That is easier said than done. The Rabbanut has been plagued for quite some time by the presence of some petty bureaucrats who seem to delight in posing obstacles, fabricating demands and even challenging the acceptability of conversions from rabbis whose conversions were properly accepted – and for a long, long time. In truth, little of this is ever known by the Chief Rabbis, any more than the CEO of a manufacturing company will know whether or not the floor worker is tightening every screw. He won’t – but he will have to pick up the pieces when it is discovered that the screws were not tightened properly.

These indignities are too common. A venerable rabbi originally from North America just told me of his dismay in having a conversion of his rejected by a bureaucrat forty years younger than him who merely said “I don’t know who you are,” even if older rabbis there did know and accept him. That is disgraceful, but not as much as the rejection of the young woman who had converted as an infant, was raised fully observant and now told she had to re-convert in order to marry in Israel.

That type of “tormenting the convert,” a Torah prohibition, should invalidate any rabbinic bureaucrat from serving in that capacity, for he is less observant that the people on whom he is sitting in judgment. That too has to change, and competition in that sphere would be wonderful except for the chaos that it causes.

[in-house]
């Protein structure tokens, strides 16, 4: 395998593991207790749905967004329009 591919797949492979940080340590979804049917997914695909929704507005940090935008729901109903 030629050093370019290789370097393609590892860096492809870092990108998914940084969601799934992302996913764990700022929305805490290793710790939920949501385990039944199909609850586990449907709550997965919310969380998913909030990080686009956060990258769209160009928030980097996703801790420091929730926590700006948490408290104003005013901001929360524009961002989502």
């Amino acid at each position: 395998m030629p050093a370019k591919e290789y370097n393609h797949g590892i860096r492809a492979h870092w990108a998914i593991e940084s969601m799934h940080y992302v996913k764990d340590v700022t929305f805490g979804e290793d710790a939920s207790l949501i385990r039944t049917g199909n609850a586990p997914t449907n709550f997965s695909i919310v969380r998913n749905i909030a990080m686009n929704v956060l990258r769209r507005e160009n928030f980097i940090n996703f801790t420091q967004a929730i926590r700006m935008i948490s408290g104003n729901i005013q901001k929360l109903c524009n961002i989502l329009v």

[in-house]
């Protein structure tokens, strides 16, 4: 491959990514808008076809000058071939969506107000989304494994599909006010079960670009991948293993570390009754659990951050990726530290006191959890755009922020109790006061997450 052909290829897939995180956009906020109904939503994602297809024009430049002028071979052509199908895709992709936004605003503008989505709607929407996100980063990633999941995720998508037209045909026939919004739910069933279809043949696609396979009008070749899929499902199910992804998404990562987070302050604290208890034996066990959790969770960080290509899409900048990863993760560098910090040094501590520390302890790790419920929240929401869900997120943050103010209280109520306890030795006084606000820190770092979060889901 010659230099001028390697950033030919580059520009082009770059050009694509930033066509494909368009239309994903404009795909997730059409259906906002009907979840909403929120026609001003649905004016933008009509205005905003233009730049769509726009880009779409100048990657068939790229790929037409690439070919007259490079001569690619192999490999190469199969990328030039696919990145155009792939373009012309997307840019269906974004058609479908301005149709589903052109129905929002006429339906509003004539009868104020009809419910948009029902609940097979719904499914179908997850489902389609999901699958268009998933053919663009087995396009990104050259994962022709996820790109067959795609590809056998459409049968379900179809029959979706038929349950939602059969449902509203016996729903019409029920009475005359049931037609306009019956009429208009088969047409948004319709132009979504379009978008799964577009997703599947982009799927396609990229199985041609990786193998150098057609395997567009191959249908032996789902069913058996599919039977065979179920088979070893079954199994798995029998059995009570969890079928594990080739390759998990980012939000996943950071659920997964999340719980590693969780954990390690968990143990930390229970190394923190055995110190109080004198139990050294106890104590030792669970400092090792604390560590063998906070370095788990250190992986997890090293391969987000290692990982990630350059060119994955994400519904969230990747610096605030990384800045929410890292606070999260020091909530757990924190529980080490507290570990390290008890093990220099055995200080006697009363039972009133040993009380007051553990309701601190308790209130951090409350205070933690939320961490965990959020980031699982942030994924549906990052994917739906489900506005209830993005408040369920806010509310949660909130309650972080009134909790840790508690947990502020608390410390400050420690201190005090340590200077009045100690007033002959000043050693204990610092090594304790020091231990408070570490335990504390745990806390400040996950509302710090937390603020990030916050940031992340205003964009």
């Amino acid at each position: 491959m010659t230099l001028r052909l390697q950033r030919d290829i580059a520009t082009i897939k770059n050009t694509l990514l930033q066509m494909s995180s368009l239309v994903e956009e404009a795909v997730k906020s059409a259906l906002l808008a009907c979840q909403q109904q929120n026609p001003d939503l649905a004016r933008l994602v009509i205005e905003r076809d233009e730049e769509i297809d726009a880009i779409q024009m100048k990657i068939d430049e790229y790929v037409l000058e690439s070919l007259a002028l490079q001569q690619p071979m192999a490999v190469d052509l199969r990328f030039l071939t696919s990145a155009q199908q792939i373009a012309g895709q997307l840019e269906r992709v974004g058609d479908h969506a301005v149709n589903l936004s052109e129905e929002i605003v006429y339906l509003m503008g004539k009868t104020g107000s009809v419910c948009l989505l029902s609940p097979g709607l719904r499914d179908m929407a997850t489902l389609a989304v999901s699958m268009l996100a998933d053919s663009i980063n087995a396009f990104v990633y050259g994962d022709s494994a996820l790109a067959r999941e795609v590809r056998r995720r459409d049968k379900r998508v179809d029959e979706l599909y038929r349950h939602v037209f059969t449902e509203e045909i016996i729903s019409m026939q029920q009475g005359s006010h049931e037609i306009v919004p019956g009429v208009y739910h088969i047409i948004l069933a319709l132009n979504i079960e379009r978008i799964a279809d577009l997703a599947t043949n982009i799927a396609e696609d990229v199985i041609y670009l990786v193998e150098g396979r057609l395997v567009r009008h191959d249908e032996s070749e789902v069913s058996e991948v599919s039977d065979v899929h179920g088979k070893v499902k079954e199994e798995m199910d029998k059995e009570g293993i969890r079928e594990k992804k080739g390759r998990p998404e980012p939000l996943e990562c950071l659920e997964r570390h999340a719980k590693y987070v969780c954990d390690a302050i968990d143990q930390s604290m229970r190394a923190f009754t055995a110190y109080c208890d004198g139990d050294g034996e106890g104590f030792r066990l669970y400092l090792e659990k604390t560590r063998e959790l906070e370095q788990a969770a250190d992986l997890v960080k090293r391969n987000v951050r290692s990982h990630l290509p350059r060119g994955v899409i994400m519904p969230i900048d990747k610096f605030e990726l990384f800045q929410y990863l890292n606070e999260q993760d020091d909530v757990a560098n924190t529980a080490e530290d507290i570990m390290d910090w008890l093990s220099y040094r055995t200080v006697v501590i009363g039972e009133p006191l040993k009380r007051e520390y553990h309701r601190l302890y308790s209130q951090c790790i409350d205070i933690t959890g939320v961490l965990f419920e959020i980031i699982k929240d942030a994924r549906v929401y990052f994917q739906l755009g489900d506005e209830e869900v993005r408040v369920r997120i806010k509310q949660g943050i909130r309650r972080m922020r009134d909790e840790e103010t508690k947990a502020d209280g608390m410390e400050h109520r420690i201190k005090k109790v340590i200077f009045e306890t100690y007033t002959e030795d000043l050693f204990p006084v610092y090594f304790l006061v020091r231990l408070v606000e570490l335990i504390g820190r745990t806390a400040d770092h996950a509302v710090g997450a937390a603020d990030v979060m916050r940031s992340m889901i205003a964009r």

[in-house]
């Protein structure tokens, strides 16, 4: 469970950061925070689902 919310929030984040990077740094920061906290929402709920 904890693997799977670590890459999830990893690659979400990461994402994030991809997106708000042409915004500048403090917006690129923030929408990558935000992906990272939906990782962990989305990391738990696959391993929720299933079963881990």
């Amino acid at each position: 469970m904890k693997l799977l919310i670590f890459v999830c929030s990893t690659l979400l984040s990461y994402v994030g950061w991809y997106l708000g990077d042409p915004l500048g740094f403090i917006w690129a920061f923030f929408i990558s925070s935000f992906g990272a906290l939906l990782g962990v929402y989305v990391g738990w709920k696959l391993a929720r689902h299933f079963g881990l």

And chaos is would be. Rav Stav ran for Chief Rabbi, campaigning for the establishment of the very Bet Din that he has now established. But he lost, and post-election recriminations never look good. And changes are afoot even in the Rabbanut, but all bureaucracies grind slowly if they grind at all. The Chief Rabbi, Rav David Lau, is perceived as a typical Haredi by those who do not know him, but…and what if he were? If the Haredi world are the holdouts in preserving the purity of Torah law from the modernists who often yearn to shape the Torah according to the prevailing winds, then so be it. We need them.

The irony is that Rav Kook wrote that the galut was noted for its fragmentation of Jewish life whereas as we move closer to the Messianic era – including the re-establishment of the Jewish state – we would once again merit “rikuziyut,” centralization of religious function and national life. Centralization – the bane of modernists who seek the freedom to innovate and compromise without consequences – is actually an indicator of growing unity in the Jewish world that will render us amenable to the coming of Moshiach. Odd, indeed, that the so-called Haredim wish to preserve the Rabbanut (of course, I recognize that they use it largely for their own purposes and discount it when they wish…) while some of the followers of Rav Kook wish to dismantle it. Strange world!

Not every single problem can be resolved. Life is complicated, and the complicated is complicated for a reason. But individuals who genuinely want to be – or have been for decades – part of the Torah world should never be scorned, turned away or disparaged.

What cannot be gainsaid is the assault on rabbinic authority implicit in this new Bet Din (as well as others that have sprung up across the Jewish world because they have found “solutions” to intractable problems, those “solutions” simply being rejected past practices). As this Bet Din undermines the authority of the Rabbanut, so too some other group will reject the authority of the new Bet Din, as a fourth will then spurn the authority of the third. The result is anarchy and the complete collapse of any enduring sense of Jewish nationhood and the unity of Torah.